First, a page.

Integrated and Autonomous Distressed Submarine Decompression System Utilizing Seawater Flooded Scroll Compressor Technology
Navy SBIR FY2018.1

Sol No.: Navy SBIR FY2018.1
Topic No.: N181-047
Topic Title: Integrated and Autonomous Distressed Submarine Decompression System Utilizing Seawater Flooded Scroll Compressor Technology
Proposal No.: N181-047-0196
Firm: Air Squared Inc.
510 Burbank St.
Broomfield, Colorado 80020
Contact: John Wilson
Phone: (303) 466-2669
Web Site:
Abstract: The US Navy has determined that the ability to decompress distressed submarines (DISSUB) before crewmembers are rescued could improve the survival rate. For various reasons, itƒ?Ts likely that a DISSUB that ends up on the bottom of the ocean will have an internal pressure above 1 atm. If decompression of the DISSUB can be achieved before the crewmembers are rescued, this can significantly decrease, decompression requirements and the risk of oxygen toxicity, nitrogen narcosis, and decompression sickness. To achieve this, Air Squared is proposing the development of a Seawater Flooded Scroll Compressor with a Tribrid Power system (SFSC-TP). The seawater flooded scroll compression system, will utilize sea water, to seal, lubricate and cool the compression process, in order to compress the DISSUB internal atmosphere and discharge it external to the DISSUB. The SFSC-TP will be autonomously powered independent of the shipboard electrical power through the use of three sources, this includes stored energy in the shipƒ?Ts high-pressure air banks using a scroll air expander, seawater pressure using a scroll hydro turbine, and a self-contained battery. This will allow the SFSC-TP to deliver a comprehensive solution which can provide maximum decompression depending on available power sources, DISSUB depth, and decompression volume.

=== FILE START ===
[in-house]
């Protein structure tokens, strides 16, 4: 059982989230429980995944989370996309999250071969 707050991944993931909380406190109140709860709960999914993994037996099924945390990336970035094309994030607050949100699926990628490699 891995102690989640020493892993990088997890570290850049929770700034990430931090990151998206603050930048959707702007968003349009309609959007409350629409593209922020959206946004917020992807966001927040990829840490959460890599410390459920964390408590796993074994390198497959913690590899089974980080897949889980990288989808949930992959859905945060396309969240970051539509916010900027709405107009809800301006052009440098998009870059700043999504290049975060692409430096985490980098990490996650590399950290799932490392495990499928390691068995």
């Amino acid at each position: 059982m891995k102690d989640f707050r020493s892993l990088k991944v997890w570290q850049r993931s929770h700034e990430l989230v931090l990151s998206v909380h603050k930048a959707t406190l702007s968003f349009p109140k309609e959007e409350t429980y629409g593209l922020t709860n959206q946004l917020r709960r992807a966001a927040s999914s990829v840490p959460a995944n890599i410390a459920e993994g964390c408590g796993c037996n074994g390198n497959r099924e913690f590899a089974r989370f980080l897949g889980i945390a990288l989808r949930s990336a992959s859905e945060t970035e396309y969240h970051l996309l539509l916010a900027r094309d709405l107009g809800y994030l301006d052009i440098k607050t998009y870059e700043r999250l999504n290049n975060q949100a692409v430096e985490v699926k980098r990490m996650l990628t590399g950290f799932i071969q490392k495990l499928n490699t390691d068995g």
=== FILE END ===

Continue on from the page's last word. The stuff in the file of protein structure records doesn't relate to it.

Benefits: Designed both robust and redundant, the SFSC-TPƒ?Ts added level of safety and security would make a standard installation on all human occupant deep-sea vehicle. Due to its tri-bred functionality, the SFSC-TP may be integrated into new submarine design or retrofitted on older models. This flexibility opens up a market for virtually every operation submarine, assuming they operate under the United States or its Allies. Therefore, Air Squared has identified the United State Navyƒ?Ts fleet of submarines as the target market for the SFSC-TP and, pending successful development and adoption, follow on integration into the submarine fleets of Americaƒ?Ts Allies. The US Navy currently deploys a fleet of 308 ships across the world that include 54 attack submarines, 4 cruise missile submarines, and 14 ballistic missile submarines. According to the Navyƒ?Ts 30-year budgeting forecast, the 30 strong existing Los Angeles Class attack submarines are to be replaced with modern next generation Virginia Class attack submarines. Air Squared would initially target these 30 newly constructed submarines for Navy integration. After a successful Phase II prototype was adopted by the Navy and the SFSC-TP was installed and proven on the Virginia Class submarines, depending on how many older models were maintained by the Navy, Air Squared would expect to see their market grow to the remaining 72 active duty submarines, approximately doubling the opportunity. Finally, as the SFSC-TP became the state of the art in DISSUB crew safety, a larger worldwide market would be available for integration, within the restrictions of US National Security interest and Air Squared would expect the number of SFSC-TP order to at least double again. Of the four key components of the SFSC-TP, three would be commercialized independently, the liquid flooded scroll compressor, scroll hydro turbine, and air expander. Already under development in partnership with PNNL, the liquid flooded scroll compressor is applicable to the growing fuel cell market as a submerged fuel cell cooling system. The water injected scroll cools the entire system, passively increasing efficiency. Initially conceived as an alternative energy source for the Army, the scroll hydro turbine may be marketed similar to an impeller in microturbine hydropower systems, boosting the flow rate of the water along the head and increasing ultimate power recovery. Finally, the Air expander too may be commercialized in the renewable energy market as a battery running on stored compressed air instead of fuel cells or large batteries. Depending on the amount of compressed air stored and the size of the air expander, an air expander battery may deliver several kilowatt hours of on-demand electricity.